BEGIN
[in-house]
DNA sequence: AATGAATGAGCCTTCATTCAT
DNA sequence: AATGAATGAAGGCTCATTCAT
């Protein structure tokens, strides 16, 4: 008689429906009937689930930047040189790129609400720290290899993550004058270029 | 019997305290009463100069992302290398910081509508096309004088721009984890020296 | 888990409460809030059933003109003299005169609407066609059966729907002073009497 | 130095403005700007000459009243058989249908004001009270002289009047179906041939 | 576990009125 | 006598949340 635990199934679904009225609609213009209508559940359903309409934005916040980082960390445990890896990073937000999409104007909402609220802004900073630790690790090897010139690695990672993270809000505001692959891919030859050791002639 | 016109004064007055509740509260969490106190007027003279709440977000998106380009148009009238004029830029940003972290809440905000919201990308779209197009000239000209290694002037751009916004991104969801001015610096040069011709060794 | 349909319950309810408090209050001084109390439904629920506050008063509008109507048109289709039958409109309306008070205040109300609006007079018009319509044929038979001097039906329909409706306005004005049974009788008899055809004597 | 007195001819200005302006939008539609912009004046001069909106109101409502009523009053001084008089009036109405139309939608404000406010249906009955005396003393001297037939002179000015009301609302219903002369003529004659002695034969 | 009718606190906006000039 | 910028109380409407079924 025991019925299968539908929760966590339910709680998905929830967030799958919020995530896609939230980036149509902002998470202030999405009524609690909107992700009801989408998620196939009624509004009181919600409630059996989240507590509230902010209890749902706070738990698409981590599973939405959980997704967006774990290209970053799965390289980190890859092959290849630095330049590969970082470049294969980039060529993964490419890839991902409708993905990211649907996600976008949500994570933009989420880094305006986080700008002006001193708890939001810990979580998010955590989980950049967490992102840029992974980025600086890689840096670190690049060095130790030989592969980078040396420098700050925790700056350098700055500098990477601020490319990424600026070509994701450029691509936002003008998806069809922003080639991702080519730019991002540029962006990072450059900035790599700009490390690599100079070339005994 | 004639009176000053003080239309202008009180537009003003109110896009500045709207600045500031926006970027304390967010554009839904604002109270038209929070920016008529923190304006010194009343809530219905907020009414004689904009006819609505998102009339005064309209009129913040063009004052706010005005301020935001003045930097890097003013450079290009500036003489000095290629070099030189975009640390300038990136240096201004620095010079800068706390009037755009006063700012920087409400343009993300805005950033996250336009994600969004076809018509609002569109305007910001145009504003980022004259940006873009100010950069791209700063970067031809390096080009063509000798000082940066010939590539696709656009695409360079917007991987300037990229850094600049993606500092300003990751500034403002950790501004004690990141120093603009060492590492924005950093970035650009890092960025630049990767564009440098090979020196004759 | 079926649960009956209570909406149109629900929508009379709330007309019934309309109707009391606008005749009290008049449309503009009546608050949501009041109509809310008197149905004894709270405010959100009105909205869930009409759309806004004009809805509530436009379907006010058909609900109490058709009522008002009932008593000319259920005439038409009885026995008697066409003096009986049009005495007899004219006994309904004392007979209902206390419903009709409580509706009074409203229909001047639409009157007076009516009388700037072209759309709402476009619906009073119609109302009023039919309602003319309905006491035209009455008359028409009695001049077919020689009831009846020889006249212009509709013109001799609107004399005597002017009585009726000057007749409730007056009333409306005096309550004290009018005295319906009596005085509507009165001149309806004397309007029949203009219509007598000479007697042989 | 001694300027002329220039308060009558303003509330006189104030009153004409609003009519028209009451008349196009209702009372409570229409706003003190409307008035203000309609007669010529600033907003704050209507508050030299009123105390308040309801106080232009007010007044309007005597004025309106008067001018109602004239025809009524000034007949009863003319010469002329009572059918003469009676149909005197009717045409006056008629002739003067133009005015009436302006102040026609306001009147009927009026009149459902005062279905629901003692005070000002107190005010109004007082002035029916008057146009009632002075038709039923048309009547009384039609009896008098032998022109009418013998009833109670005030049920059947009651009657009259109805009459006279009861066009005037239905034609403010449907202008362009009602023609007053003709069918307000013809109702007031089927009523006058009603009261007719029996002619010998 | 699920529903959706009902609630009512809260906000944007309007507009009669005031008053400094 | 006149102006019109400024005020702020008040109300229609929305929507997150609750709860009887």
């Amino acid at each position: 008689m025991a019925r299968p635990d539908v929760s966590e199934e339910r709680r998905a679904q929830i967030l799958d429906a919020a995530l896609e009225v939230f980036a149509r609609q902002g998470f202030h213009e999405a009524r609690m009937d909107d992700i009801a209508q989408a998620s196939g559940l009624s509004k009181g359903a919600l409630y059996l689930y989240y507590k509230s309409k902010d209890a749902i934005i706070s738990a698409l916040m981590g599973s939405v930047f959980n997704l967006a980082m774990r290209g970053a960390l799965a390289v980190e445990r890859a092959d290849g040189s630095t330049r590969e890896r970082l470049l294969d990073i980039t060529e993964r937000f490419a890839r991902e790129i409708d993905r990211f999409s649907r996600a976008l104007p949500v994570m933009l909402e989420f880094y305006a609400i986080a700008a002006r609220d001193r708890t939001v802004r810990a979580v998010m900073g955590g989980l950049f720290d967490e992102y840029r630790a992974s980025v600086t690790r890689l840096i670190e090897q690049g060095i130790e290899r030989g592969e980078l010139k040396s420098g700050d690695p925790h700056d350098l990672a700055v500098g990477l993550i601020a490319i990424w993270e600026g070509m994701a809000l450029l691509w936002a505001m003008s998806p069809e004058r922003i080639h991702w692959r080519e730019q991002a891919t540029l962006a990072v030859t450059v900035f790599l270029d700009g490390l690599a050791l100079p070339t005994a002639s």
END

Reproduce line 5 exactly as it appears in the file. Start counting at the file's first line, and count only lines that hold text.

């Amino acid at each position: 008689m025991a019925r299968p635990d539908v929760s966590e199934e339910r709680r998905a679904q929830i967030l799958d429906a919020a995530l896609e009225v939230f980036a149509r609609q902002g998470f202030h213009e999405a009524r609690m009937d909107d992700i009801a209508q989408a998620s196939g559940l009624s509004k009181g359903a919600l409630y059996l689930y989240y507590k509230s309409k902010d209890a749902i934005i706070s738990a698409l916040m981590g599973s939405v930047f959980n997704l967006a980082m774990r290209g970053a960390l799965a390289v980190e445990r890859a092959d290849g040189s630095t330049r590969e890896r970082l470049l294969d990073i980039t060529e993964r937000f490419a890839r991902e790129i409708d993905r990211f999409s649907r996600a976008l104007p949500v994570m933009l909402e989420f880094y305006a609400i986080a700008a002006r609220d001193r708890t939001v802004r810990a979580v998010m900073g955590g989980l950049f720290d967490e992102y840029r630790a992974s980025v600086t690790r890689l840096i670190e090897q690049g060095i130790e290899r030989g592969e980078l010139k040396s420098g700050d690695p925790h700056d350098l990672a700055v500098g990477l993550i601020a490319i990424w993270e600026g070509m994701a809000l450029l691509w936002a505001m003008s998806p069809e004058r922003i080639h991702w692959r080519e730019q991002a891919t540029l962006a990072v030859t450059v900035f790599l270029d700009g490390l690599a050791l100079p070339t005994a002639s």